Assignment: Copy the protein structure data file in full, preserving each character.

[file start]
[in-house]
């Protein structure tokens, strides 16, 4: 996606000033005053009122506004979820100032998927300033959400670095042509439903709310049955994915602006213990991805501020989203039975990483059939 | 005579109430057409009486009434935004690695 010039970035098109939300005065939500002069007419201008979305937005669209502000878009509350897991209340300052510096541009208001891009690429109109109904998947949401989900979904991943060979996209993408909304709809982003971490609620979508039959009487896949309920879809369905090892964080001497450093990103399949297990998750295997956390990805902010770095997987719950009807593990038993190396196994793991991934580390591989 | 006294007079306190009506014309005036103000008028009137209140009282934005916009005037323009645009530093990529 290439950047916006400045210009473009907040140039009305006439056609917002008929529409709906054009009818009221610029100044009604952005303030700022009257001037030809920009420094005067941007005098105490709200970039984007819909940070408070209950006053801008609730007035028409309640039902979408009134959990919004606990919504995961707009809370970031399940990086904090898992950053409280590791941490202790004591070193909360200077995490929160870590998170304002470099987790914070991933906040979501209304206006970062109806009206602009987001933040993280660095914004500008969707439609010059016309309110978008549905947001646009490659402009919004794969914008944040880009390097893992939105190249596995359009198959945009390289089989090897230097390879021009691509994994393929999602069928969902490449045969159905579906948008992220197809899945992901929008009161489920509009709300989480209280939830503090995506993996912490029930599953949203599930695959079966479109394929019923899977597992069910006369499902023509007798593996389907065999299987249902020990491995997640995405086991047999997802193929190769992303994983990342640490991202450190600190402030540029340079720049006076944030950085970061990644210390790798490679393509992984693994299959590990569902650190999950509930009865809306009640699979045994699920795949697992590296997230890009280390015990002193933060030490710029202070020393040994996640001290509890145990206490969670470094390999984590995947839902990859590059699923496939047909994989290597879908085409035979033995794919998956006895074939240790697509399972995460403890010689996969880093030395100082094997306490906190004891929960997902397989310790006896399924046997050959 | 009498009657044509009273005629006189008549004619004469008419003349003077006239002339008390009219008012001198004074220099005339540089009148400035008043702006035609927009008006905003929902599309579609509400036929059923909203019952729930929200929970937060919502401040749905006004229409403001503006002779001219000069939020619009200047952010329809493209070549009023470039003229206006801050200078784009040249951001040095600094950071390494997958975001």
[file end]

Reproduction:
[in-house]
């Protein structure tokens, strides 16, 4: 996606000033005053009122506004979820100032998927300033959400670095042509439903709310049955994915602006213990991805501020989203039975990483059939 | 005579109430057409009486009434935004690695 010039970035098109939300005065939500002069007419201008979305937005669209502000878009509350897991209340300052510096541009208001891009690429109109109904998947949401989900979904991943060979996209993408909304709809982003971490609620979508039959009487896949309920879809369905090892964080001497450093990103399949297990998750295997956390990805902010770095997987719950009807593990038993190396196994793991991934580390591989 | 006294007079306190009506014309005036103000008028009137209140009282934005916009005037323009645009530093990529 290439950047916006400045210009473009907040140039009305006439056609917002008929529409709906054009009818009221610029100044009604952005303030700022009257001037030809920009420094005067941007005098105490709200970039984007819909940070408070209950006053801008609730007035028409309640039902979408009134959990919004606990919504995961707009809370970031399940990086904090898992950053409280590791941490202790004591070193909360200077995490929160870590998170304002470099987790914070991933906040979501209304206006970062109806009206602009987001933040993280660095914004500008969707439609010059016309309110978008549905947001646009490659402009919004794969914008944040880009390097893992939105190249596995359009198959945009390289089989090897230097390879021009691509994994393929999602069928969902490449045969159905579906948008992220197809899945992901929008009161489920509009709300989480209280939830503090995506993996912490029930599953949203599930695959079966479109394929019923899977597992069910006369499902023509007798593996389907065999299987249902020990491995997640995405086991047999997802193929190769992303994983990342640490991202450190600190402030540029340079720049006076944030950085970061990644210390790798490679393509992984693994299959590990569902650190999950509930009865809306009640699979045994699920795949697992590296997230890009280390015990002193933060030490710029202070020393040994996640001290509890145990206490969670470094390999984590995947839902990859590059699923496939047909994989290597879908085409035979033995794919998956006895074939240790697509399972995460403890010689996969880093030395100082094997306490906190004891929960997902397989310790006896399924046997050959 | 009498009657044509009273005629006189008549004619004469008419003349003077006239002339008390009219008012001198004074220099005339540089009148400035008043702006035609927009008006905003929902599309579609509400036929059923909203019952729930929200929970937060919502401040749905006004229409403001503006002779001219000069939020619009200047952010329809493209070549009023470039003229206006801050200078784009040249951001040095600094950071390494997958975001």